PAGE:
Dr. Sandie Morgan is joined by the Honorable Judge Joanne Motoike to discuss GRACE Court, a collaborative court designed to provide services to CSEC victims and rehabilitate them to be reintegrated back into the community.
Honorable Joanne Motoike
- GRACE (Generating Resources to Abolish Child Exploitation) Court was developed to provide youth and families with services as they went through the legal process in their cases.
- Juvenile Court is done with the mindset of rehabilitation of the youth coming through the court system to reduce the recidivism rates of that population. In comparison, Criminal Court is designed to punish in order to deter further conduct.
- GRACE Court is a speciality collaborative court to address the specific needs of CSEC victims.
- To start a collaborative CSEC court, start with contacting law enforcement and other key stakeholders that will play a significant role in providing services to potential victims.
- EP. 112 – Juvenile Justice Inspiring Hope: An Interview with Hon. Maria Hernandez
- Orange County, California Collaborative Courts
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Dave [00:00:00] You’re listening to the Ending Human Trafficking podcast. This is episode number 283, Why A Special Court for CSEC Victims, with Judge Joanne Motoike.
Production Credits [00:00:12] Produced by Innovate Learning, maximizing human potential.
Dave [00:00:31] Welcome to the Ending Human Trafficking podcast. My name is Dave Stachowiak.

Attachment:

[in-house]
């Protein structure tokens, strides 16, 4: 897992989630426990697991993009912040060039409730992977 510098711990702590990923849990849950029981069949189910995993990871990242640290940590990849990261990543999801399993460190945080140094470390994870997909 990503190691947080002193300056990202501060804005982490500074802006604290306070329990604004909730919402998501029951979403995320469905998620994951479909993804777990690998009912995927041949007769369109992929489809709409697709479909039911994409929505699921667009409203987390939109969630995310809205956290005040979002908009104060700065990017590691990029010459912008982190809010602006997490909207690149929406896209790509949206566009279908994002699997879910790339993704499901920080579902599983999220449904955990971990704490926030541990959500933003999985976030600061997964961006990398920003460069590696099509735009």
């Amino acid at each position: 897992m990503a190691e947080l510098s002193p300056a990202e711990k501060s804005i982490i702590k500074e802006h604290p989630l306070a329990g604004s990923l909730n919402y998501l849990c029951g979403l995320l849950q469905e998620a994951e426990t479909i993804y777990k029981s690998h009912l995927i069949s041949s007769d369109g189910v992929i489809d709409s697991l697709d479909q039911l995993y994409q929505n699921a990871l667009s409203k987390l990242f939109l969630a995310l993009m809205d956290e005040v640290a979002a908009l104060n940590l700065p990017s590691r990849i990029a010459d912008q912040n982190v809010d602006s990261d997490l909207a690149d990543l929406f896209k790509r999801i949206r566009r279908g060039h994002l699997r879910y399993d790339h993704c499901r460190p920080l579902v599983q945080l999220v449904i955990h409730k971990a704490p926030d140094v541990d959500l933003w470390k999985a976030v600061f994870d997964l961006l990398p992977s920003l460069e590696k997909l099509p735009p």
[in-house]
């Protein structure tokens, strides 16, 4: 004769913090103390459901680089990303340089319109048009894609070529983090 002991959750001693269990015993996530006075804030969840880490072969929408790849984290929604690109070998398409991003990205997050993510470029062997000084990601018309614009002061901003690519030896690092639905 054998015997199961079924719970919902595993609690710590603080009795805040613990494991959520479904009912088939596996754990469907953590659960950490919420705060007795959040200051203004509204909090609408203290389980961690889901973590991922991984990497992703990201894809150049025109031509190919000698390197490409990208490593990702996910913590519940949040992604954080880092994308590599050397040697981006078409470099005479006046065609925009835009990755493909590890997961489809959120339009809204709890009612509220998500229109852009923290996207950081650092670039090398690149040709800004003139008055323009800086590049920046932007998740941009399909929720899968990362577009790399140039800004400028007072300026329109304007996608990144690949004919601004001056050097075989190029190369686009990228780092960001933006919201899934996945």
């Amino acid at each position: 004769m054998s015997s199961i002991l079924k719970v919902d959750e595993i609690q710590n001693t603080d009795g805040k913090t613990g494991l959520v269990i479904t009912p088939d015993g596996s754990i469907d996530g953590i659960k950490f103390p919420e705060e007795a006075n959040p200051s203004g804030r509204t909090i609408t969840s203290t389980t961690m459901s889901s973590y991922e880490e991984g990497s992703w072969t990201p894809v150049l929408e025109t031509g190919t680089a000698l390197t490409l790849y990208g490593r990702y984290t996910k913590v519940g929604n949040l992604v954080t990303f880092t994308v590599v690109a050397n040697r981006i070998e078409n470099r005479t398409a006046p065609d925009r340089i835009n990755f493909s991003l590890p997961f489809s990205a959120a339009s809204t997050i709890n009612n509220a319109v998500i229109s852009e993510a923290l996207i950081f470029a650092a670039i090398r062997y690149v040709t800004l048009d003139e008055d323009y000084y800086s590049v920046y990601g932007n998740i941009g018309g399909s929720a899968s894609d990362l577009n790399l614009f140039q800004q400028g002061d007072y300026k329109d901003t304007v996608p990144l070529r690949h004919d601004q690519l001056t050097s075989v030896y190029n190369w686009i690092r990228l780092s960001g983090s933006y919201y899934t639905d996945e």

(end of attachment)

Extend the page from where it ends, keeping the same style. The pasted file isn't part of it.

Sandie [00:00:37] And my name is Sandie Morgan.
Dave [00:00:39] And this is the show where we empower you to study the issues, be a voice, and make a difference in ending human trafficking. Sandie, today a wonderful partner with us to really help us to understand more on the legal side of our work. And of course, so much of our work here at the Global Center for Women and Justice is about building partnerships across the legal community, law enforcement, government, so many wonderful experts that we’ve been able to talk with. And today, an expert that will help us to really get even more perspective on what happens inside the courtrooms. I’m so glad to welcome the Honorable Joanne Motoike. She serves as an associate justice of the Fourth District Court of Appeals Division Three. Previously, she was the presiding judge of the Juvenile Court in Orange County, California, where she also oversaw a unique collaborative court for child victims of commercial sexual exploitation called the GRACE Court. She has also served as a senior deputy public defender at the Orange County Public Defender’s Office and as a trial attorney in the office of the Prosecutor at the International Criminal Tribunal for the former Yugoslavia at The Hague. Judge Motoike, welcome to our show today.
Joanne [00:01:56] Thank you. Thank you so much for having me.
Sandie [00:01:59] I’m excited about this conversation. First of all, congratulations on your appointment as an associate judge of the Fourth District Court of Appeal. That’s so impressive. And I just love what I know you’ll be able to accomplish in this new role. But today we’re going to talk about your experience as presiding judge in juvenile court in Orange County and working in GRACE Court. So if you could start by explaining what GRACE Court is, that would be a great start.